I clutched my pockets in disbelief.
Shrewd eyes follow the western stranger in Greek railroad stations. My husband, Chuck, had just bought our tickets for the morning Athens-Thessaloniki express. Caution dulled after a sleepless night on the ferry from Crete, he shoved his wallet into the back pocket of his jeans. As we followed the crowd of passengers up the risers of the idling train Chuck stopped short, grabbed his back pocket–and cursed his carelessness. Our credit card; $500; 13,000 Greek drachmas–gone. All we had left were our passports and two fifty-dollar bills.
We stumbled to our assigned seats; Chuck squeezed his eyes shut. I clutched my pockets in disbelief. It was October, 1998. We were six weeks into a three-month walkabout following the end of our Peace Corps service in a small former Soviet republic. Now the rest of the trip we’d planned had vanished in seconds, wrested from us by a watchful opportunist no doubt smirking at tourist naiveté as he melted into the crowd.
The train lurched out of the station; crawled through industrial suburbs thick with bottling and textile plants, truck depots, warehouses stacked with spooled wire, and peach canneries. Industry thinned to vegetable plots and plastic greenhouses; then we sped north into open country. I stared, numb, at the muted autumn landscape. Fields of squash, cornstalks, cotton, and wheat; olive groves, vineyards, and apple orchards slid past. We plunged through forested mountain gorges, snaked along skinny trestles rooted in whitened streams far below: misery made it hurt to witness beauty.
Chuck looked grayest; it had been his pocket, after all. But no one could miss my crazed whispers. We were the parents. Our children were in no position to rescue us with cash wired from American Express. Looking up from their newspapers or knitting, passengers across the aisle must have sensed agitation between the two foreigners with backpacks at their feet: one white-haired and both clearly too old, in their opinion, to be traveling like students. They gave us an occasional glance and murmured to each other. Almost beyond caring, I was just as glad I understood no Greek. Shock and fatigue jellied my brain. Chuck dozed; I gazed. At concrete station stops I watched exiting passengers rush into the arms of loved ones.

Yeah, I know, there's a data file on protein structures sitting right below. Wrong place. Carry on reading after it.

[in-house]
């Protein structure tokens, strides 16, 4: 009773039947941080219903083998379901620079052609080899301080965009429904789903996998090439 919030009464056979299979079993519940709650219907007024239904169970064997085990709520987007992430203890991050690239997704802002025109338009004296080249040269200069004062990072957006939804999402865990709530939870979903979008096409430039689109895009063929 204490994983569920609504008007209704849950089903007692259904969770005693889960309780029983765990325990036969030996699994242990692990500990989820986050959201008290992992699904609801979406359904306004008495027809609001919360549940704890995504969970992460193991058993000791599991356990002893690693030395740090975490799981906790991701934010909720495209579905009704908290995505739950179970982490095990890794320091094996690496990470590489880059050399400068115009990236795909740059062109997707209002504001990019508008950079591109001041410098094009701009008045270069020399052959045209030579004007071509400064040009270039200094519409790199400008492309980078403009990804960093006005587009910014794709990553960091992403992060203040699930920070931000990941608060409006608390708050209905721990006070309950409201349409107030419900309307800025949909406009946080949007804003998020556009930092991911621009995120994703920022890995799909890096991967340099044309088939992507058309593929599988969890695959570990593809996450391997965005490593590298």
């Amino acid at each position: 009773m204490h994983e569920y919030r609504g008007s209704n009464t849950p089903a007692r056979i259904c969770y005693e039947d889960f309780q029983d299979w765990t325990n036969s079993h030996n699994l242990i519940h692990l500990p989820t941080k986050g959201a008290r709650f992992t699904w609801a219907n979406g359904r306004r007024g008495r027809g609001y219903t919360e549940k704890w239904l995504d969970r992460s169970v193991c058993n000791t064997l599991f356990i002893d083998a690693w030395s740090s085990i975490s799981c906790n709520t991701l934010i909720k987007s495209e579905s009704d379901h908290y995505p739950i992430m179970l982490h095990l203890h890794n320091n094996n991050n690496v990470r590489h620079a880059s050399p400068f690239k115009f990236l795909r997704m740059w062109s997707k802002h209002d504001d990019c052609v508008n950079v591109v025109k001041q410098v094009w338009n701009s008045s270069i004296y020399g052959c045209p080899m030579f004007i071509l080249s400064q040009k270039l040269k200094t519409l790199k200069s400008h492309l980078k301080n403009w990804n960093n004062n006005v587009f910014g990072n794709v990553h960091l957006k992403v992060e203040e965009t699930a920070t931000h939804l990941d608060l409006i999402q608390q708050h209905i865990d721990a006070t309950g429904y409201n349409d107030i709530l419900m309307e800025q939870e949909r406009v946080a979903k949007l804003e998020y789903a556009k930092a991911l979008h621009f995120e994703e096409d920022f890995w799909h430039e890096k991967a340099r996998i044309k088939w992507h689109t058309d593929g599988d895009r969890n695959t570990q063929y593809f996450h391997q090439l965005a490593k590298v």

Two hours passed. We’d skipped breakfast, and now I tried to ignore mounting hunger pangs. No lunch for us; one hundred dollars wouldn’t go far in Thessaloniki. Worse was coming: a massive food cart rolling down the aisle, piloted by two starchily uniformed attendants and redolent of a deft mother’s cooking.
At first, this duo and their fragrant cargo seemed to attract only the lucky passengers with drachmas to spend. A closer look and I saw the entourage stop at each seat. “No one’s paying,” Chuck observed, puzzled. When the cart reached us, the female attendant, all smiles, greeted us first in German, then English, and handed us hefty, foil-covered boxes.
the two foreigners with backpacks at their feet: one white-haired and both clearly too old to be traveling like students.
The lunch in front of us almost tasted of home.
“We didn’t have time to change money,” I muttered, knowing how foolish the lie sounded.
“No charge,” she assured us.
“Free?” Chuck asked, incredulous.
The woman’s male colleague doffed his white chef’s toque. “This is Greece!” he said, his smile warm and proud.
“Only on this train,” added the woman, pointing to words on the ticket, which were, well, Greek to us.
They moved on: to our fellow passengers mere wait staff, to me robed angels of mercy.